Cureton used caged mountain lions to lure car campers off Route 66 to stay at the campground.
In 1986, 5.6 acres of Cureton Park, originally purchased for around $1,000 by T.H. Cureton, were donated to the city of Williams. The land was set aside for recreational purposes, and at the time, plans for a municipal pool, tennis courts, volleyball courts and exercise stations were in the works for the park.
T.H. Cureton passed away in 1957 and his wife, Nellie King, followed in 1960.
T.H. had two sons, Carl and Miles Cureton, who both followed in their father’s educational footsteps, becoming teachers. Miles, the oldest son, began teaching in Williams when the depression hit in 1932.
Miles retired in 1974 after a total of 41 years as a teacher and principal at Williams with 28 of those years as elementary school principal.
Carl taught both elementary and high school for more than 20 years, before retiring in 1957 to operate the Old Trails lumber store. Many in the community may still remember Carl’s love of Great Danes, which he regularly took for rides into town in the sidecar of his motorcycle.
Carl’s wife Ruth was a respected kindergarten teacher. In 1956 she organized the first private kindergarten in Williams and taught there until 1959. In 1961, she began teaching at the public school and continued teaching until 1971.
The store today
Old Trails now has 15 employees and has a loyal contingent of customers. Kim and Dale Cureton have run the store for the family for the past five years.
Kim Cureton said they try to keep a variety of inventory to make it a one-stop shopping experience. She said the most popular items are still building materials, paint and hardware, but more people are now purchasing assorted items such as yard decorations and household items.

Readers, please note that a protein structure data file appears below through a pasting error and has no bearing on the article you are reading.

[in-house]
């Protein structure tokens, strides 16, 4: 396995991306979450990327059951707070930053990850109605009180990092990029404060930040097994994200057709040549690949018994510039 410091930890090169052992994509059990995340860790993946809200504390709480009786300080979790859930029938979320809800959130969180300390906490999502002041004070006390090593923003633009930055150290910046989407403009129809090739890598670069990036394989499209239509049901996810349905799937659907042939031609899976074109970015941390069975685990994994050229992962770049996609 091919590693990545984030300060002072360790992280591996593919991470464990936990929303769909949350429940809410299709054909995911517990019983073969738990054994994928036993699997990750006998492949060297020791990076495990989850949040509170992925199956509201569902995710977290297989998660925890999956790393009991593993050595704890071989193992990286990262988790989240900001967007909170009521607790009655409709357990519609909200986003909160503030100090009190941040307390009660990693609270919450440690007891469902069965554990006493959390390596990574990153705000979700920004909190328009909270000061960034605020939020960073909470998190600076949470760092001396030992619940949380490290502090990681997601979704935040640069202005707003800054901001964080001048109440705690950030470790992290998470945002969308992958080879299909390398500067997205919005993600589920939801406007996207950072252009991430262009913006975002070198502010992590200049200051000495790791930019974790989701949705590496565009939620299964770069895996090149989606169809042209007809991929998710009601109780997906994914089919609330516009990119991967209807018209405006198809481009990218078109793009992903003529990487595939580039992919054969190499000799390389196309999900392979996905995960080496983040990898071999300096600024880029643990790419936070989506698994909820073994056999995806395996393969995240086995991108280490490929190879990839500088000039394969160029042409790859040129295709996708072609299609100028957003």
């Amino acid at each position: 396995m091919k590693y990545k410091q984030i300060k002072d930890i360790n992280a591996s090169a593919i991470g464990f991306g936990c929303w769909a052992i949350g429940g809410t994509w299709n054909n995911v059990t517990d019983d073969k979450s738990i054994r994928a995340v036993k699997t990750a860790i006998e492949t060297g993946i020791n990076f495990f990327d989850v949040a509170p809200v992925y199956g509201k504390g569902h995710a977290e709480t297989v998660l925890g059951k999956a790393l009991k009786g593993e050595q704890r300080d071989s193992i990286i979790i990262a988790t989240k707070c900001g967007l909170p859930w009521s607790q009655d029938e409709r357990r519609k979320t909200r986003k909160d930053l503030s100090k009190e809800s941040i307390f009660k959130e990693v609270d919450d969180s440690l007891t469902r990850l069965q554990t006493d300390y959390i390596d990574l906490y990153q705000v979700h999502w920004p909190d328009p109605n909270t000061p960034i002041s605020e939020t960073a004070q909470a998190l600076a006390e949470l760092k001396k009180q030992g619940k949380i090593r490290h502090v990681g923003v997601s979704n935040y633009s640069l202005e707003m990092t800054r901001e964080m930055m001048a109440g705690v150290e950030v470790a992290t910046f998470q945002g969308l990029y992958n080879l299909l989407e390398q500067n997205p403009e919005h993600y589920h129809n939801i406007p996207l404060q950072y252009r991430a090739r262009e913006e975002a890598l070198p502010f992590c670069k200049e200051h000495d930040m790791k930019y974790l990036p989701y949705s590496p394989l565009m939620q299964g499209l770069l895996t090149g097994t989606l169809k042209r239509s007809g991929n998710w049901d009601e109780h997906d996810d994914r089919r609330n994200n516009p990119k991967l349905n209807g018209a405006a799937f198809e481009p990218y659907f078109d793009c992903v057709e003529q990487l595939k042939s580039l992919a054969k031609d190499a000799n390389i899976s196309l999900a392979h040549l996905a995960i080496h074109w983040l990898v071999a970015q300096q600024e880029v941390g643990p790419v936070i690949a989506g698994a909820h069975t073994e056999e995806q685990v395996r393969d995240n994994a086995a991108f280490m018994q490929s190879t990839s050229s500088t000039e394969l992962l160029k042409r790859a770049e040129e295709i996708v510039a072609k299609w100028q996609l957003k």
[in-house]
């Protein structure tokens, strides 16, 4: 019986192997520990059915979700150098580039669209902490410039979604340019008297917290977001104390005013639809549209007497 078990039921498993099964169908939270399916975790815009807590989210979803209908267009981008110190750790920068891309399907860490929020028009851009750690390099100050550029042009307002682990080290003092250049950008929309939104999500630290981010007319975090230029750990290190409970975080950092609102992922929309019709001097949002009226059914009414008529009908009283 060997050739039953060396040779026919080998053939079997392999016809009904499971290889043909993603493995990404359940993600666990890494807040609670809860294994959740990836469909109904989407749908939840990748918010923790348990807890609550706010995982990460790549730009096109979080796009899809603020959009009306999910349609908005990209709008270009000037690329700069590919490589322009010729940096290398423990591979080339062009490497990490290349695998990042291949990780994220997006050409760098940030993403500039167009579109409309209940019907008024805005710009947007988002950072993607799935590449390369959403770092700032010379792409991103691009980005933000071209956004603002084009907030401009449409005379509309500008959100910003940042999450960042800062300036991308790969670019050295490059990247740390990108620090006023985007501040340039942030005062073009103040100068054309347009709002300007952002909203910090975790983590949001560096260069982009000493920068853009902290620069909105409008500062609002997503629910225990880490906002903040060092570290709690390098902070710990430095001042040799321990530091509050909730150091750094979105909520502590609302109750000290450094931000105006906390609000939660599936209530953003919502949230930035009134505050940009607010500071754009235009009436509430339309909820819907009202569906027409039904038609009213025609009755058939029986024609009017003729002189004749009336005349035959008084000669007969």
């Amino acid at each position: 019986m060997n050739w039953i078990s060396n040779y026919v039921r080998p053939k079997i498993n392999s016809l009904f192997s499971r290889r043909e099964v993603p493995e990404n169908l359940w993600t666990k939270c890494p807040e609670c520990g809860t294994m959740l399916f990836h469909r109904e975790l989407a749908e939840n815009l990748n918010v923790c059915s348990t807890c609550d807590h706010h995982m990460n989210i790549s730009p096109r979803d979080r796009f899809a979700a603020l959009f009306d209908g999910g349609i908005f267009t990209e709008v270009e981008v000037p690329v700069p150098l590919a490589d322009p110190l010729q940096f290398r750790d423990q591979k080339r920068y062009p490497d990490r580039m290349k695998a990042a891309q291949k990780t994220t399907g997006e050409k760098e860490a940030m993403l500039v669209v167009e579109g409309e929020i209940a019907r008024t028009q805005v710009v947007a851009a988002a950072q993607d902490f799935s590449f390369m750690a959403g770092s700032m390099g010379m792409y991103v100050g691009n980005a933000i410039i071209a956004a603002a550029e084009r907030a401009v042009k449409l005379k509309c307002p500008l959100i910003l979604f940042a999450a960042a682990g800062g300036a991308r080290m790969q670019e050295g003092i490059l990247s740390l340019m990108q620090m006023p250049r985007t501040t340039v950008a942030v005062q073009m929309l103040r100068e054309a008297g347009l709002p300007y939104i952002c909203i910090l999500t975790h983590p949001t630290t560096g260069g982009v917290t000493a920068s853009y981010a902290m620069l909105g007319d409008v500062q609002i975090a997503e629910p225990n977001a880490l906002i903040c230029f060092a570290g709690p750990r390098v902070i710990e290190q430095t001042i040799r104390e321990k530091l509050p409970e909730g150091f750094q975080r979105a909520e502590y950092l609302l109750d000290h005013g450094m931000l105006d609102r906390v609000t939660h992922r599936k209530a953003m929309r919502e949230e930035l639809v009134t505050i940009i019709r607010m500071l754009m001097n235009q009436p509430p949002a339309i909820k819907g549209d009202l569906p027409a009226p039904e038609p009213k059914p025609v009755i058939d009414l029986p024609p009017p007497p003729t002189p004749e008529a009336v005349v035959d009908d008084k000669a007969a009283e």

“We try to ensure our employees have expertise to help with building materials and other items people need within the community,” she said.
“I have ideas for other areas I’d like to branch out to in the store,” Dale Cureton said. “The town has the dollar stores and Safeway, with each having its focus, and we’re hoping to provide what others don’t carry.”
Kim said she and Dale have tried to make the store a big part of the community the past few years. She said they enjoy sponsoring arts and crafts events at the stores and sponsoring groups and clubs in town.
She said having an anniversary celebration is a way for the store to return their gratitude to the community.
“We want to give back to the community who has supported the store all these years,” she said.
Old Trail’s 60th anniversary celebration begins at 10 a.m. Aug. 26 with music, food and activities. The store will offer six large raffles at the top of each hour beginning at 10 a.m. Free raffle tickets will be given to those who bring food for the Williams Food Pantry and More. Hamburgers and hot dogs will be served from 11 a.m. to 1 p.m. and two cakes will be out in front of the store. A vendor will be serving ice cream dots and children can sit in the Williams Fire Department 1929 fire engine.
“We are also having an end of summer sale and there will be bargains throughout the store,” she said.